Masaganang Agrikultura, Maunlad na Ekonomiya!

DA chief to unveil game plan on modernizing agriculture, food production

Author: DA-AFID | 3 January 2024

The Department of Agriculture is set to unveil next week its strategy to modernize agriculture and boost the farm sector’s production capacity and contribution to the domestic economy, especially in improving the lives of farmers and fisherfolk as well as creating more jobs, Agriculture Secretary Francisco Tiu Laurel  Jr. announced on Tuesday.

Speaking at the agency’s weekly flag ceremony, Laurel rallied the DA employees to focus on the challenge of producing more food for Filipinos even as the country faces a prolonged dry spell in the first part of the year.

“2024 is a new year and it will be a very challenging year. As I told you last time, all eyes are trained on us, more on me probably because I’m the new agriculture secretary,” Tiu Laurel said. “The entire country expects that we could feed them and that we will try to bring commodity prices down.”

Tiu Laurel enjoined DA employees to stay focused on the goal of modernizing the country’s agriculture sector to achieve food security and lessen agricultural imports. “We can do this. But I need your help, I need your full cooperation for the DA to achieve its goals.”

Since taking the helm of the agriculture portfolio in November, Tiu Laurel has visited various DA offices around the country. He broke ground and inaugurated new irrigation and other facilities, and consulted local officials, farmers, fisherfolk and other agriculture stakeholders to determine a better course of action and gather support to achieve President Ferdinand Marcos’ vision of a modern farm sector and better lives for farmers and fishermen.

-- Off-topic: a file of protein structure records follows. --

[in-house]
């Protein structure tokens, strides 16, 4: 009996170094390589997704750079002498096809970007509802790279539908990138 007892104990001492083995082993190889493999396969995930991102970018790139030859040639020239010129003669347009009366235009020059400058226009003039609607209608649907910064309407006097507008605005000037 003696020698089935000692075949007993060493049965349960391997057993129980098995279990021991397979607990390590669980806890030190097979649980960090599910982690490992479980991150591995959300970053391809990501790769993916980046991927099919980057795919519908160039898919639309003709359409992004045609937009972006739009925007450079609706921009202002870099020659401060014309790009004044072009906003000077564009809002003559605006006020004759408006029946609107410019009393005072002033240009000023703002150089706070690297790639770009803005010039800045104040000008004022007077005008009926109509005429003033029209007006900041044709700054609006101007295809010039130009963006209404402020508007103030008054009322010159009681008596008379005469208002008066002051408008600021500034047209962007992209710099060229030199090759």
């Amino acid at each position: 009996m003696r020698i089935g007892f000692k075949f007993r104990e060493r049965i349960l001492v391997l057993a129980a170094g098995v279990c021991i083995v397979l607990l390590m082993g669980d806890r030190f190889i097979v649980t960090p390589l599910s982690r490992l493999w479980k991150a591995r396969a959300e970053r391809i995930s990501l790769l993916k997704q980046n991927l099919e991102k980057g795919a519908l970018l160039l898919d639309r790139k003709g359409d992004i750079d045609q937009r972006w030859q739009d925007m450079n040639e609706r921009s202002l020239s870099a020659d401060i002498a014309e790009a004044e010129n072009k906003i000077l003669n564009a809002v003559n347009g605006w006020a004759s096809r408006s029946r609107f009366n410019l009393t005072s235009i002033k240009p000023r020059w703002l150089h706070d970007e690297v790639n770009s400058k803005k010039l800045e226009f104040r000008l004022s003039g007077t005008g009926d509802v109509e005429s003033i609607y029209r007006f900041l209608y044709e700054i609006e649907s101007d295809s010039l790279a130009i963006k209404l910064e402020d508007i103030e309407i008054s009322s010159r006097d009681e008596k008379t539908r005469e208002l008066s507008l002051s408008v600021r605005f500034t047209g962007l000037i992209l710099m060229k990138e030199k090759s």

Tiu Laurel also spoke of the need for more timely farm and market statistics, adaption of new technologies, and farm mechanization.

“Very soon, we will have that program – possibly in the next 10 days – that we will cascade to everyone,” he said.

Tiu Laurel reminded DA employees to work with urgency given the challenges faced by the sector, including this year’s El Nino episode, and the time left in President Marcos’ single six-year term.

“Basically, a lot of things need to be done. We need to do this with a sense of urgency because there are only four years left in the administration of President Marcos. And we also have to change the perception of Filipinos, that we can produce more food for our country,” he said.

By producing more locally, the Philippines could dramatically narrow a yawning agricultural trade deficit that in 2022 total USD11.8 billion, around P660 billion, or four times the budget of the DA in 2024. 

Money paid for by consumers for imported agricultural commodities could go instead to the pockets of farmers and fisherfolk, and fuel investment in the agriculture sector that employs four in every 10 Filipinos. ### (OSEC-Comms)

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